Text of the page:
KAMLOOPS, British Colombia (AP) – The remains of 215 children, some as young as 3, were found buried on the website of Canada’s largest indigenous housing school, one of the institutions that detained children from Various families, countries.
First Nation’s Tk’emlups te Secwépemc chief Rosanne Casimir said in a press release that the remains were confirmed last weekend with the help of ground-penetrating radar.
More bodies may be found because there is more room to search on the school grounds, Casimir said Friday.
In an earlier release, she called Discovery “The unthinkable loss that has been spoken of But it is never recorded at Kamloops Indian Residential School. ”It was once the site of Canada̵7;s largest residential school.
From the 19th century to the 1970s, more than 150,000 children of the first nation were enrolled in state-funded Christian schools as part of a program to integrate them into Canadian society. They were forced to convert to Christianity and were not allowed to speak in their native tongue. Many were beaten and verbally abused, and as many as 6,000 people died.
The Canadian government apologized in parliament in 2008 and admitted the physical and sexual abuse of schools was rampant. Many students remember being flogged for speaking in their native tongue. They also lost contact with their parents and their traditions.
Indigenous leaders argue that a legacy of abuse and isolation is the root cause of the alcoholism and drug addiction epidemic rates in hotel reservations.
A report five years ago by the Truth and Reconciliation Commission said at least 3,200 children had died amid abuse and neglect and said at least 51 deaths were reported at Kamloops School. The only place between 1915 and 1963.
“This brings the problem of housing schools to reappear and the wounds of the genocide legacy of indigenous peoples,” said Terry Teegee, Assembly of First Nations regional head of British Columbia on Friday.
British Columbia Prime Minister John Horgan said he was “shocked and saddened” to learn the findings, calling it the tragedy of “unimaginable proportions” that highlighted the violence and its consequences. The follow-up of the residential school system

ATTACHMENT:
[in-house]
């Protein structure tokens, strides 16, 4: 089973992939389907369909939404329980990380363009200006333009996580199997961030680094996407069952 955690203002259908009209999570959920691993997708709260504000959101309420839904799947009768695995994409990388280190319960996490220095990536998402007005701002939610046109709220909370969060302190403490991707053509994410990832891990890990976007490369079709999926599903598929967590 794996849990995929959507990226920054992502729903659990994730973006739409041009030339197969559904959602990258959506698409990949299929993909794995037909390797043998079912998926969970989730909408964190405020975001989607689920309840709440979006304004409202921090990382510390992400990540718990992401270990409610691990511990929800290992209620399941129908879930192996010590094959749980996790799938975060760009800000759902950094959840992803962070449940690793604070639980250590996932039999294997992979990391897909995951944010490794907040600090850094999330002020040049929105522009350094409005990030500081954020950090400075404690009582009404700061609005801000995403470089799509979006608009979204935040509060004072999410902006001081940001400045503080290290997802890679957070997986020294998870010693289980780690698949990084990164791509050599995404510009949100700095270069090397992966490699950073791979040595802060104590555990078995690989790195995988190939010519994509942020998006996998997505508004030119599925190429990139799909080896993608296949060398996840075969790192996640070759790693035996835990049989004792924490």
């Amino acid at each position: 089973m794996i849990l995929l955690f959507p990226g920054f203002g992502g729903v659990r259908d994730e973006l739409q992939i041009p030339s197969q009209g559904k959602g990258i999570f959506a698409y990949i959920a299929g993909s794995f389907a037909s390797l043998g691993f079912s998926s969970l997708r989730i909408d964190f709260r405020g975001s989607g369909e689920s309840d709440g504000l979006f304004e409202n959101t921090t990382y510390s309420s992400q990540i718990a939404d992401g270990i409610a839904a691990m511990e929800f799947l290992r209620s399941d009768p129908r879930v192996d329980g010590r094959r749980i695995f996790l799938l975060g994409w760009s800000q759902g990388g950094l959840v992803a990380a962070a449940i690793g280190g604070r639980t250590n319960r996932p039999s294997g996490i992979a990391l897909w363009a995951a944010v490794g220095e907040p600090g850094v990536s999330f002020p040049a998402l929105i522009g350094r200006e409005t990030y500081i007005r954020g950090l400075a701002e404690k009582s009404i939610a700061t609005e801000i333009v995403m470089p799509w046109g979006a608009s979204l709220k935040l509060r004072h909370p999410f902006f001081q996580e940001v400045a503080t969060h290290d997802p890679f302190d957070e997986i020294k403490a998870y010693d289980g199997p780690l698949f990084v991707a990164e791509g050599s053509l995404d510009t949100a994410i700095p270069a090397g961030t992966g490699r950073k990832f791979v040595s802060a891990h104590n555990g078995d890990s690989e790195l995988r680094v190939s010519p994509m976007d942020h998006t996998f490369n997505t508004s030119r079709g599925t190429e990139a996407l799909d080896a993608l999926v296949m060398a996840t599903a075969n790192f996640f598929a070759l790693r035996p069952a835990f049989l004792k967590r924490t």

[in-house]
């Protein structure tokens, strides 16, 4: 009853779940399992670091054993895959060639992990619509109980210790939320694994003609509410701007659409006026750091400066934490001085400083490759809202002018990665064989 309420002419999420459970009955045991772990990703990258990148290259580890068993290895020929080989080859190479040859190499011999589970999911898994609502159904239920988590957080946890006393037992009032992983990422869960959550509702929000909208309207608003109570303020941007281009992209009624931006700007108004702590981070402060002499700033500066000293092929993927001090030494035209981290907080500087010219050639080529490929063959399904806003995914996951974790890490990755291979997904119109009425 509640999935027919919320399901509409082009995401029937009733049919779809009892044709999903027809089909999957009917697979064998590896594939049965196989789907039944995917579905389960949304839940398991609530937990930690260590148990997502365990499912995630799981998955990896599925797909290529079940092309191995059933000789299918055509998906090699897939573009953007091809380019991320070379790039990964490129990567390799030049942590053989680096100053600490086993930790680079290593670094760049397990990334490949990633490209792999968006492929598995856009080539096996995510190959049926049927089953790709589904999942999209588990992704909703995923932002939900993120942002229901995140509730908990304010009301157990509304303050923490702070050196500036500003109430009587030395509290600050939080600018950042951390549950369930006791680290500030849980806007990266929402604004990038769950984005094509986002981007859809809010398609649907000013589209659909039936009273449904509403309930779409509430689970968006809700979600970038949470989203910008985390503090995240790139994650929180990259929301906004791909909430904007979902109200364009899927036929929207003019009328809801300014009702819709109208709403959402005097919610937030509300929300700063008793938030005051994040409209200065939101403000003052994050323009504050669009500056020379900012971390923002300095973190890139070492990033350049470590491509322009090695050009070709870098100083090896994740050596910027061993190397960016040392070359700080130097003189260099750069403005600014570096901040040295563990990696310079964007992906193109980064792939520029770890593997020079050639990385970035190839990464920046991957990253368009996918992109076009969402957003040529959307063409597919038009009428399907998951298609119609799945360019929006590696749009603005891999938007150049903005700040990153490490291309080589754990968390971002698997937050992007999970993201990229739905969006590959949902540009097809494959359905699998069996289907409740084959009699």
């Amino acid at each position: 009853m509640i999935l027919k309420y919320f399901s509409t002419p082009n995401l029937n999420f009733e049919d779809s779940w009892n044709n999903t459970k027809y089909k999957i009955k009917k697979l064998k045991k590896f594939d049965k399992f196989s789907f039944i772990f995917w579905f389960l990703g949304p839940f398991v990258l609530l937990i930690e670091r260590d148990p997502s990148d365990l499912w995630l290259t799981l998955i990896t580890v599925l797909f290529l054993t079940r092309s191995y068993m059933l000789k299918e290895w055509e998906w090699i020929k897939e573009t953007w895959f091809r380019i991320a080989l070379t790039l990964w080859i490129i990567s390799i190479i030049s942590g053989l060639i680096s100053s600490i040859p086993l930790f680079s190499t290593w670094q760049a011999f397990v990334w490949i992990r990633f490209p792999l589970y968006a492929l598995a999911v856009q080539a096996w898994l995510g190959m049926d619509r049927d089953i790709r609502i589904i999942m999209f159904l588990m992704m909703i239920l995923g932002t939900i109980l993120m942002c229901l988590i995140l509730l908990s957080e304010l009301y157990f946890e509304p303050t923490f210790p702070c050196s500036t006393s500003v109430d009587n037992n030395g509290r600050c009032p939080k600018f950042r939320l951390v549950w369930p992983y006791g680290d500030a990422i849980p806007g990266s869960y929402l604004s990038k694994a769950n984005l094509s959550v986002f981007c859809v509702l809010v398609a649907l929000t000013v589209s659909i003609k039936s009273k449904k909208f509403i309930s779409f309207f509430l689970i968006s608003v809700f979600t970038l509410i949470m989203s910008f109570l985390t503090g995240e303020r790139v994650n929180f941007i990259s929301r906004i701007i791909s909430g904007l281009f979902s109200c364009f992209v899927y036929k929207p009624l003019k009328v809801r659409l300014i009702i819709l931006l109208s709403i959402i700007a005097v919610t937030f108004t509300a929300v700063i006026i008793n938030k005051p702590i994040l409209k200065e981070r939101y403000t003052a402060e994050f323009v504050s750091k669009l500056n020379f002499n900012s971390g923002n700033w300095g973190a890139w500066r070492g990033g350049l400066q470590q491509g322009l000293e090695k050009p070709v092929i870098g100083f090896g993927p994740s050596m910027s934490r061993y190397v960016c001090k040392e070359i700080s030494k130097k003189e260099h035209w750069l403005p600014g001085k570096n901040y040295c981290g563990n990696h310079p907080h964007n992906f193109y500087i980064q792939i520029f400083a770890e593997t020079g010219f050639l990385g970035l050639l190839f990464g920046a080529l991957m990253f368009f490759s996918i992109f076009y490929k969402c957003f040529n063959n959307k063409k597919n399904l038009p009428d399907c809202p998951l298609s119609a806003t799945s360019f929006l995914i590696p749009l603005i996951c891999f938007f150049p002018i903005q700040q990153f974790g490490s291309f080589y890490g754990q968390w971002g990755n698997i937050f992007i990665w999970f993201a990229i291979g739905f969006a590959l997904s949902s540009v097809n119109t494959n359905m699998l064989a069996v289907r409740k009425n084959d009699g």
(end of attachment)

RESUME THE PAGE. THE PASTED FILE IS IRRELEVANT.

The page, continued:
Kamloops School was in operation between 1890 and 1969 when the federal government took over from the Catholic Church and operated as a one-day school until it closed in 1969. 1978
Casimir said the death was believed to be undocumented, although the local museum archivist worked with the Royal British Columbia Museum to see if the death records could be found.
“With the size of a school of up to 500 students enrolled and attending at one time, we understand that this confirmed loss affects First Nations communities across British Columbia and beyond,” Casimir said in a statement. The first release was late Thursday.
The leader of the Tk’emlups community “accepts responsibility for caring for these missing children,” Casimir said.
Access to the latest technology allows real recording of lost children’s accounts and, hopefully, bringing some peace to life lost, she said in the release.
Casimir said the band staff were notifying members of the community and surrounding communities with children attending the school.
The National Health Service first called the discovery of the children’s corpse “extremely painful” and said on the website it posted “it will have a profound impact on the Tk’emlúps community and in the communities served by the Tk’emlúps community). This residential school “
The Authority’s CEO, Richard Jock, said the findings “illustrate the devastating and long-lasting impact that the housing school system can still have on people in their first lives, their families and their communities.”
Nicole Schabus, a law professor at Thompson Rivers University, said each of her first-year law students at Kamloops University spent at least one day in their former residential school talking to survivors about the The conditions they have to endure.
She said she did not hear survivors mention the unmarked grave area. “But they were all talking about the kids who didn’t make them.”
Australia also apologized for so-called Stolen Generations – thousands of Indigenous people were forced to part with their families as children under an assimilation policy that had lasted since 1974. Fri 1910 to 1970
Canada offers those who have been taken from their families to compensate over the years they attended residential schools. The proposal is part of the settlement.